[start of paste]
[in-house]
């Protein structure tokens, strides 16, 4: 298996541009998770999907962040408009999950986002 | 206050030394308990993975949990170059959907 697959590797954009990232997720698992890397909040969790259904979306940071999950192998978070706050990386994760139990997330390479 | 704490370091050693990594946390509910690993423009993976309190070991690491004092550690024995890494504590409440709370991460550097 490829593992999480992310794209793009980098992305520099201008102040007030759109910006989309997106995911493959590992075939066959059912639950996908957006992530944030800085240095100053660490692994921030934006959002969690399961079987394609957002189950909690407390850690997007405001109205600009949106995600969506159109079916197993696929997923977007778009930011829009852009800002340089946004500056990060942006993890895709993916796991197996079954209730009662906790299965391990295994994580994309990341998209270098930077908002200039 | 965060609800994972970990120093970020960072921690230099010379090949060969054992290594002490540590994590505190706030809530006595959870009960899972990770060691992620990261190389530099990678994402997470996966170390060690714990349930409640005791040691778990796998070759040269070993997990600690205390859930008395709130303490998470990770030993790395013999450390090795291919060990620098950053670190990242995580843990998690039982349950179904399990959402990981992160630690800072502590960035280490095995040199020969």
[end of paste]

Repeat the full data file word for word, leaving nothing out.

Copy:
[in-house]
């Protein structure tokens, strides 16, 4: 298996541009998770999907962040408009999950986002 | 206050030394308990993975949990170059959907 697959590797954009990232997720698992890397909040969790259904979306940071999950192998978070706050990386994760139990997330390479 | 704490370091050693990594946390509910690993423009993976309190070991690491004092550690024995890494504590409440709370991460550097 490829593992999480992310794209793009980098992305520099201008102040007030759109910006989309997106995911493959590992075939066959059912639950996908957006992530944030800085240095100053660490692994921030934006959002969690399961079987394609957002189950909690407390850690997007405001109205600009949106995600969506159109079916197993696929997923977007778009930011829009852009800002340089946004500056990060942006993890895709993916796991197996079954209730009662906790299965391990295994994580994309990341998209270098930077908002200039 | 965060609800994972970990120093970020960072921690230099010379090949060969054992290594002490540590994590505190706030809530006595959870009960899972990770060691992620990261190389530099990678994402997470996966170390060690714990349930409640005791040691778990796998070759040269070993997990600690205390859930008395709130303490998470990770030993790395013999450390090795291919060990620098950053670190990242995580843990998690039982349950179904399990959402990981992160630690800072502590960035280490095995040199020969």